Beggars Belief

this image shows an indian beggar

Be grateful for what we do have.

(My second article for the Huffington Post. Shared here first. Please let me know your thoughts.)

A recent visit to Goa has certainly given me food for thought, albeit temporarily at the very least.

When I started blogging I considered myself to be a reporter. I shared relevant information and advice with people who are caring for the elderly and loved ones. Over the course of time, as my social media following grew, I became aware of a crumbling system.

I didn’t become aware, as Government advisors and health experts do, from their detached offices, I became aware, from my own personal experiences of working with the elderly in the community for over twenty years. I have seen failings in the social care system in so many ways, in care homes, in hospitals and in elderly people’s own homes.

What has probably drummed these failings home even more so are the numerous accounts of failings people have shared with me on social media. I know too much. No one would ever now employ me in a social care role, the system is endemically flawed and whether you pay full whack or are funded by the local authority, no-one is guaranteed the good standard of care the elderly need.

I have seen failings in the social care system in so many ways, in care homes, in hospitals and in elderly people’s own homes. What has probably drummed these failings home even more so are the numerous accounts of failings people have shared with me on social media.

That was what really started to concern me. I had always believed that you “got what yo paid for”. Not always the case. People share with me the failings of some of the major players in the care market and we have a right to be fearful of our care in the future.

Carers, struggling with navigating the complexities of the care system, exhausted emotionally and physically. Elderly people being left to starve in care homes, elderly people being left in their own urine and faeces, horror stories of poor care and abuse, I became angry. I was angry and frustrated at the system for failing so many and repeatedly getting away with it…….but there was a system.

Is it worse to have a system that fails or to have no system at all? India has no system, the elderly do literally beg on the streets. Standing or sitting on the pavement with dark, saddened eyes and an outstretched hand. Sleeping rough with no cover, it’s heartbreaking to see, yet rich tourists turn a blind eye, giving nothing to appease the suffering.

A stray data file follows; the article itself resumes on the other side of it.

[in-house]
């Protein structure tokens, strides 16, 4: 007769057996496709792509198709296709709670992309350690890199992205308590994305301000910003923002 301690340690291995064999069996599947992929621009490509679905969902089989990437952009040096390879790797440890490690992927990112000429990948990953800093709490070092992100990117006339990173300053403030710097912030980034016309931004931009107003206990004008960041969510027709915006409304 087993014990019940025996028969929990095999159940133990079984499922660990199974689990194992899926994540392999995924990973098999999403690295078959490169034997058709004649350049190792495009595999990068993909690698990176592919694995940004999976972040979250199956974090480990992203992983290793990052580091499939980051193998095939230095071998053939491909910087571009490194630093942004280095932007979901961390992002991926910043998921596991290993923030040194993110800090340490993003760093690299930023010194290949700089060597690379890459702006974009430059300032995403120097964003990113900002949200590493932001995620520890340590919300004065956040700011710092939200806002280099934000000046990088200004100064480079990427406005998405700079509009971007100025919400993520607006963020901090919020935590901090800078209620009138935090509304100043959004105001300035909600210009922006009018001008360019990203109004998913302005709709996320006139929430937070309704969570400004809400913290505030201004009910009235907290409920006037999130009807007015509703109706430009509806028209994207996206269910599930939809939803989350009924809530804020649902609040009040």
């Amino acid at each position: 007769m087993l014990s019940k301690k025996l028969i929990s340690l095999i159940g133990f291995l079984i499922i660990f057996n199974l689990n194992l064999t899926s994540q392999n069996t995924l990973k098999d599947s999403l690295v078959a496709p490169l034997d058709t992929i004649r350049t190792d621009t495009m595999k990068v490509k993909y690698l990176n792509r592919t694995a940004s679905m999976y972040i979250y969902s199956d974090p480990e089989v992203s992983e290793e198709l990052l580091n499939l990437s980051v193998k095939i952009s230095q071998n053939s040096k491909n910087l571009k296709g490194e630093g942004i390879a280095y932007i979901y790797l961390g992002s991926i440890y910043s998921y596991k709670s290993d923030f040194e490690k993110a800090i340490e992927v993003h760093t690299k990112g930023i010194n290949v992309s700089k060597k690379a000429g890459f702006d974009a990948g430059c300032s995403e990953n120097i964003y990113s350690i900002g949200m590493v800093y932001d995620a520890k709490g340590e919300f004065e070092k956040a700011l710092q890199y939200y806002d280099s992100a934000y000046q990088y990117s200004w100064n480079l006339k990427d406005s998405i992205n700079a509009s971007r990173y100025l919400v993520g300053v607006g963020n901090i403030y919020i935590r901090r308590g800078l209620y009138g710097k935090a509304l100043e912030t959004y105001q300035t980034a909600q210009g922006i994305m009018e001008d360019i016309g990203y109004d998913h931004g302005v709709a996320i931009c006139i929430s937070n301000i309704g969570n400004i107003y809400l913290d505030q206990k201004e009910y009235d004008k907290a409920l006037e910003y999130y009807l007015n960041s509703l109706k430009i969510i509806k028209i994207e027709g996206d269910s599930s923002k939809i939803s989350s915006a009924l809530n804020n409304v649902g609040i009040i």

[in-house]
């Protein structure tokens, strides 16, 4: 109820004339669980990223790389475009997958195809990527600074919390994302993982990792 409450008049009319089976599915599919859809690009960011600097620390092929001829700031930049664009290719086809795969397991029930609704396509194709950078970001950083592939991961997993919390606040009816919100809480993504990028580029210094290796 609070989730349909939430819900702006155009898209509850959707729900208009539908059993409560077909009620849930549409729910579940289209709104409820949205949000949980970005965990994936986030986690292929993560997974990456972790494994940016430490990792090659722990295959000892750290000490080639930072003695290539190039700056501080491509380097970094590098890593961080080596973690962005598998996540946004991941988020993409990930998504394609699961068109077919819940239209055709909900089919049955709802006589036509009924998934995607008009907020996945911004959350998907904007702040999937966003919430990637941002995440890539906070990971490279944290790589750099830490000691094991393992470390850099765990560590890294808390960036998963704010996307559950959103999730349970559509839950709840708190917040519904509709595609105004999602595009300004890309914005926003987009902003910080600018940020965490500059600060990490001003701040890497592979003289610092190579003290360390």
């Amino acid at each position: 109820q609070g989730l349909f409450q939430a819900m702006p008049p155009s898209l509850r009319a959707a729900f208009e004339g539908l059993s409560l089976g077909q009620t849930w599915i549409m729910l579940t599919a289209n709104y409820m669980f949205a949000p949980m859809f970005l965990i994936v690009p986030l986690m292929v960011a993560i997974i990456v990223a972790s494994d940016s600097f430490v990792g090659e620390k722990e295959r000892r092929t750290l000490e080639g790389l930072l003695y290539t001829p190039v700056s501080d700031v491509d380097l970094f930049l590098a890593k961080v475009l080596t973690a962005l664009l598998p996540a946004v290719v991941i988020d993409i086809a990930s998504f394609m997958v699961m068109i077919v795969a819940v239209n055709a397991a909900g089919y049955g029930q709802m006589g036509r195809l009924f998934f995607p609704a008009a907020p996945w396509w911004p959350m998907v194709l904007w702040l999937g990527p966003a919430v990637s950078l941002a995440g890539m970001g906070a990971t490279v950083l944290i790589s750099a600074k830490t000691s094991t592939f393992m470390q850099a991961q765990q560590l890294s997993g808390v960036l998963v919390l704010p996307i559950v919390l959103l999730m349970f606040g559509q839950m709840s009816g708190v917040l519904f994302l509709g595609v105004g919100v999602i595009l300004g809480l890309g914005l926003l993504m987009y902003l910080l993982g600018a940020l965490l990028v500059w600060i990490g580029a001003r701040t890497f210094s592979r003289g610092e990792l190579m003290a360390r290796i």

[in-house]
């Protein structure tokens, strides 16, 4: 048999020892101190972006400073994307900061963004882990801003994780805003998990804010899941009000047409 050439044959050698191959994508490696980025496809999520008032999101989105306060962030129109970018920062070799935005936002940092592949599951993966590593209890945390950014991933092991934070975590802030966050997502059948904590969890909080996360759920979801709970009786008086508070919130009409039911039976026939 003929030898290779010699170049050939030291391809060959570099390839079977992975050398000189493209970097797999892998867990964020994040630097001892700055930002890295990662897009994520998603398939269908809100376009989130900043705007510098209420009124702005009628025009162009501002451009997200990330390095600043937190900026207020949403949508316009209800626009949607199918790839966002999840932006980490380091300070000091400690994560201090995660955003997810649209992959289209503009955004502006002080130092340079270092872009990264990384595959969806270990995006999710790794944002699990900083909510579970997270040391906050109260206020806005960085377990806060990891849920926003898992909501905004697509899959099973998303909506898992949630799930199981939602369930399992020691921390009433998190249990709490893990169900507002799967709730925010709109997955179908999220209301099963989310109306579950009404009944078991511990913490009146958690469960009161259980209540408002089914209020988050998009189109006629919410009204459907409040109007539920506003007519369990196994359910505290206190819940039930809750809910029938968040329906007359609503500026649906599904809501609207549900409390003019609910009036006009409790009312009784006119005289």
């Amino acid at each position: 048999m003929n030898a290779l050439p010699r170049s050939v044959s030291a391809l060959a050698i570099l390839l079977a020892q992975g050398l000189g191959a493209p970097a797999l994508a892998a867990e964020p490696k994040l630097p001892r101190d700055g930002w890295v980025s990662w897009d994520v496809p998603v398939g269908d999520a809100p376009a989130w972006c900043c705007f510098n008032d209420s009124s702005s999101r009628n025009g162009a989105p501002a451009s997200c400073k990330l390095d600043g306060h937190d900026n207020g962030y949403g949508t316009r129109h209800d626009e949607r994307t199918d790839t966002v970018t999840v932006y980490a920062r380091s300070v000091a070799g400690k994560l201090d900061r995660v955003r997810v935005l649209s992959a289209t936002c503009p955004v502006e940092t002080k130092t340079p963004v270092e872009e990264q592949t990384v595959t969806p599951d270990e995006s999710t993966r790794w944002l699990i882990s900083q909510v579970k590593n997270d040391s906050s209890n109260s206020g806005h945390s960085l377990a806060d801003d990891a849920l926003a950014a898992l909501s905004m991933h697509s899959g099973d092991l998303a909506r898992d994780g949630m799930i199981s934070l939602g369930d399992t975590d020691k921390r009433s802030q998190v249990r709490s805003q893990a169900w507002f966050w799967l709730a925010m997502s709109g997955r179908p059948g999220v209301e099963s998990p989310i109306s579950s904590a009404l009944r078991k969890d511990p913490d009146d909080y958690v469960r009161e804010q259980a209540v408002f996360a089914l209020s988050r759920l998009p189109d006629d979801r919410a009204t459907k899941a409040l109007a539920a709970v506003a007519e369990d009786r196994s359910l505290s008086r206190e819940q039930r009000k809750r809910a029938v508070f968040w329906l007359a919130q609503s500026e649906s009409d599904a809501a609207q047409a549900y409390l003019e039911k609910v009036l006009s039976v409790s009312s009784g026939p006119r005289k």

I saw an elderly woman sorting through rubbish in the hope of finding something of value either materialistically or nutritionally. Tragic, public, and wholly unacceptable to a Westerner like me who campaigns with passion, for better care for our elderly.

On the¬†whole, a failing system has to be better than no system – doesn’t it?

Caron

Award-winning blogger and care columnist for Devon Life magazine, Caron also campaigns for recognition of the needs elderly people and their carers. Designer and creator of the award-winning Dementia Assistance Cards which are free to all, and helping thousands of people globally Caron is passionate and committed to making a difference

2 Comments

  1. I’m with you on this Caron. You know how I feel. I’ve plenty to say on the subject. I entertain at care homes and my mum is in one. The system is crumbling around our ears. I think our Governments would prefer we work hard, pay our taxes and expire before we even think about claiming our pension … without the audacity of thinking the State owes us a little help and dignity in care in our twighlight years. :-(((

    1. You are dead right. I was at the ICL conference in November at my own expense to be in the room with game changers. They shared startling facts and figure with us. The most startling being that the Government are not listening. In all honesty, I don’t think they know where to start.

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